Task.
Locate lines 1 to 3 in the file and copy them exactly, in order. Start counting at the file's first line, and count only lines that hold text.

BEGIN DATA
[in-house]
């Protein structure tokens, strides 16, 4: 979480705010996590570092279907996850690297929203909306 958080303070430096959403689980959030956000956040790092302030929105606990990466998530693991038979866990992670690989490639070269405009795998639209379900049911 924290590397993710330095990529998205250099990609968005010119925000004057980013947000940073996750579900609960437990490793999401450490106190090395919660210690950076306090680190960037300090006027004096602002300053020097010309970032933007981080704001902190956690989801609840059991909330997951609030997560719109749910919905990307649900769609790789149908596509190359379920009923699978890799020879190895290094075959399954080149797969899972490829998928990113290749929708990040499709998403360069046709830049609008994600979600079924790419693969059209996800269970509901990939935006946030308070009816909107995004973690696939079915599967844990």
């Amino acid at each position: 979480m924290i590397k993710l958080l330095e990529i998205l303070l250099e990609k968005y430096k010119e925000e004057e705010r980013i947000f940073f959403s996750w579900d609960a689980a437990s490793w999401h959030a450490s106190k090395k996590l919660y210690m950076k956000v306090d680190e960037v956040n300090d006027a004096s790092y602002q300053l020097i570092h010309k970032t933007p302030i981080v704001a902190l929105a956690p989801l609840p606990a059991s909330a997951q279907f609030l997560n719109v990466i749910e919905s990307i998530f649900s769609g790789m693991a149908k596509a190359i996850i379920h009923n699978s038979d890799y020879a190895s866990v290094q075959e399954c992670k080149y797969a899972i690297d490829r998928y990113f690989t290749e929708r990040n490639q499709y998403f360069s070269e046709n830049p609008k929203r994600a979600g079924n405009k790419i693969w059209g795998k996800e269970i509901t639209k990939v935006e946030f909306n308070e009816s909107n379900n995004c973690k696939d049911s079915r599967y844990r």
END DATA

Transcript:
[in-house]
């Protein structure tokens, strides 16, 4: 979480705010996590570092279907996850690297929203909306 958080303070430096959403689980959030956000956040790092302030929105606990990466998530693991038979866990992670690989490639070269405009795998639209379900049911 924290590397993710330095990529998205250099990609968005010119925000004057980013947000940073996750579900609960437990490793999401450490106190090395919660210690950076306090680190960037300090006027004096602002300053020097010309970032933007981080704001902190956690989801609840059991909330997951609030997560719109749910919905990307649900769609790789149908596509190359379920009923699978890799020879190895290094075959399954080149797969899972490829998928990113290749929708990040499709998403360069046709830049609008994600979600079924790419693969059209996800269970509901990939935006946030308070009816909107995004973690696939079915599967844990």
């Amino acid at each position: 979480m924290i590397k993710l958080l330095e990529i998205l303070l250099e990609k968005y430096k010119e925000e004057e705010r980013i947000f940073f959403s996750w579900d609960a689980a437990s490793w999401h959030a450490s106190k090395k996590l919660y210690m950076k956000v306090d680190e960037v956040n300090d006027a004096s790092y602002q300053l020097i570092h010309k970032t933007p302030i981080v704001a902190l929105a956690p989801l609840p606990a059991s909330a997951q279907f609030l997560n719109v990466i749910e919905s990307i998530f649900s769609g790789m693991a149908k596509a190359i996850i379920h009923n699978s038979d890799y020879a190895s866990v290094q075959e399954c992670k080149y797969a899972i690297d490829r998928y990113f690989t290749e929708r990040n490639q499709y998403f360069s070269e046709n830049p609008k929203r994600a979600g079924n405009k790419i693969w059209g795998k996800e269970i509901t639209k990939v935006e946030f909306n308070e009816s909107n379900n995004c973690k696939d049911s079915r599967y844990r």